Microsoft promised that there’d be more games getting an FPS Boost on Xbox Series X, and it looks like today they deliver in a big way. May 3 marks the biggest number of games getting the FPS Boost treatment to date, with 74 new titles getting either double or sometimes quadruple their previous frame rates.
For those out of the loop, FPS Boost is basically Microsoft’s fancy term for games that have been updated to take advantage of the Xbox Series X/S’s beefier hardware. This allows these games to go from 30 fps to 60 fps or sometimes from 60 fps to 120 fps, providing a super smooth gaming experience.
FPS Boost started off back in February with a handful of titles, but Microsoft has been adding more and more games as the months wear on. Xbox’s Larry Hryb confirms today is “our largest drop of games featuring FPS Boost to date” with 74 new FPS Boosted games, including Yakuza 6: Song of Life, Deus Ex: Mankind Divided, Wasteland 3, Far Cry 5, My Friend Pedro, and many more.
However, some games are not getting FPS Boost as a default setting. These are mostly newer titles that just couldn’t have their frame rates boosted without negatively affecting resolution, so you’ll have the choice to play these games at their boosted frame rates but at a lower resolution. These games include Anthem, Battlefield V, Far Cry 5, Fallout 76, and Star Wars Battlefront 2.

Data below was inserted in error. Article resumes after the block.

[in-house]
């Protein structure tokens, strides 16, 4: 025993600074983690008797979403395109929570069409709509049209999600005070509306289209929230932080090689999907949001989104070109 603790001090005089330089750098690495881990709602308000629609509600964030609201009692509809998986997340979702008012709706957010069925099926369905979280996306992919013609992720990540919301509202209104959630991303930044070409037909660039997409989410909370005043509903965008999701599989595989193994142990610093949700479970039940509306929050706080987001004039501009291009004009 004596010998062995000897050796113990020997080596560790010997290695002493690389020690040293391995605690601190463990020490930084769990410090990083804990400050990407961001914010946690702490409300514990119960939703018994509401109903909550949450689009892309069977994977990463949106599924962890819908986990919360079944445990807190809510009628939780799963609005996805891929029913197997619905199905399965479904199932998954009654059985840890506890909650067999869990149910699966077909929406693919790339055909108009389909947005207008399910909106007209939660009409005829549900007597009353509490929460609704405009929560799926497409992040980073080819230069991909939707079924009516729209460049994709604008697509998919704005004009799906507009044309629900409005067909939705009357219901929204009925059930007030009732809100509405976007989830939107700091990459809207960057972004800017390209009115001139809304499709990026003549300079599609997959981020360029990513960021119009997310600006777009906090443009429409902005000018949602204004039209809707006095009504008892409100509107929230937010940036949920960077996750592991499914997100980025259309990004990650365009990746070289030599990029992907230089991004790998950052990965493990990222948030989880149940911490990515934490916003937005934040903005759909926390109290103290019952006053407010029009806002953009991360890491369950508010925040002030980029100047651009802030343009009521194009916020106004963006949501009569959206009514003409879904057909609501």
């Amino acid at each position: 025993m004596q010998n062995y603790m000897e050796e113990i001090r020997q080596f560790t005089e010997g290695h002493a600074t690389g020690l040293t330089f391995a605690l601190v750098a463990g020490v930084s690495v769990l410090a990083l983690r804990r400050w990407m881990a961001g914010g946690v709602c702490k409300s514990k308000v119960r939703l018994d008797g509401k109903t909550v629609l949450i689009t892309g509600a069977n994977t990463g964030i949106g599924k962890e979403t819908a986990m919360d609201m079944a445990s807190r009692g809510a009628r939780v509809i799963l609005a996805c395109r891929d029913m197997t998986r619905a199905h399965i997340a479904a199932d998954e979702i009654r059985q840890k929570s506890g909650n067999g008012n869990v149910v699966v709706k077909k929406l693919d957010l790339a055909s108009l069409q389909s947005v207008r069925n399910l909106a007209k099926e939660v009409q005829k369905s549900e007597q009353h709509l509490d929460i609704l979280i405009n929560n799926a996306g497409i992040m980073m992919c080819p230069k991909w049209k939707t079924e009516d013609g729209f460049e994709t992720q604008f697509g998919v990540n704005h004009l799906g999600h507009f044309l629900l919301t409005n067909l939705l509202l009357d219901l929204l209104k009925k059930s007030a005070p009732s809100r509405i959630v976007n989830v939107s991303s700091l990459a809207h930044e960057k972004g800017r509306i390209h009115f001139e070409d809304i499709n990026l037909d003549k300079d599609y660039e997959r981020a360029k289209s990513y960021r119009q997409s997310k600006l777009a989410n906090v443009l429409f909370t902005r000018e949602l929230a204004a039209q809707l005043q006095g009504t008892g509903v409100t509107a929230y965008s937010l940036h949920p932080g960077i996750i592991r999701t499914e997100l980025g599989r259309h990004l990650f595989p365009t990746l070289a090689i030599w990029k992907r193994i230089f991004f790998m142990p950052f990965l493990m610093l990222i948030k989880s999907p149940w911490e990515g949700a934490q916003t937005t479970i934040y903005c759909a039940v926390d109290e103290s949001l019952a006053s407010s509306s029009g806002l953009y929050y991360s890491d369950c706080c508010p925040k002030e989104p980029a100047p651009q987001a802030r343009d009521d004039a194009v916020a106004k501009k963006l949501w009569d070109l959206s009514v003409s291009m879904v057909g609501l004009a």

For the full list of FPS Boosted games (many of which are also available on Game Pass and EA Play) and which games don’t get the FPS boost by default, head on over to Microsoft’s website.
Microsoft has also revealed the new games coming to Xbox Game Pass in May, including Just Cause 4, FIFA 21, and Psychonauts. Most arrive on May 13 for both console and PC, so you’ve got a few weeks to sign up and download these games as soon as they arrive.
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Actually a collective of 6 hamsters piloting a human-shaped robot, Sean hails from Toronto, Canada. Passionate about gaming from a young age, those hamsters would probably have taken over the world by now if they didn’t vastly prefer playing and writing about video games instead.
The hamsters are so far into their long-con that they’ve managed to acquire a bachelor’s degree from the University of Waterloo and used that to convince the fine editors at TheGamer that they can write “gud werds,” when in reality they just have a very sophisticated spellchecker program installed in the robot’s central processing unit.
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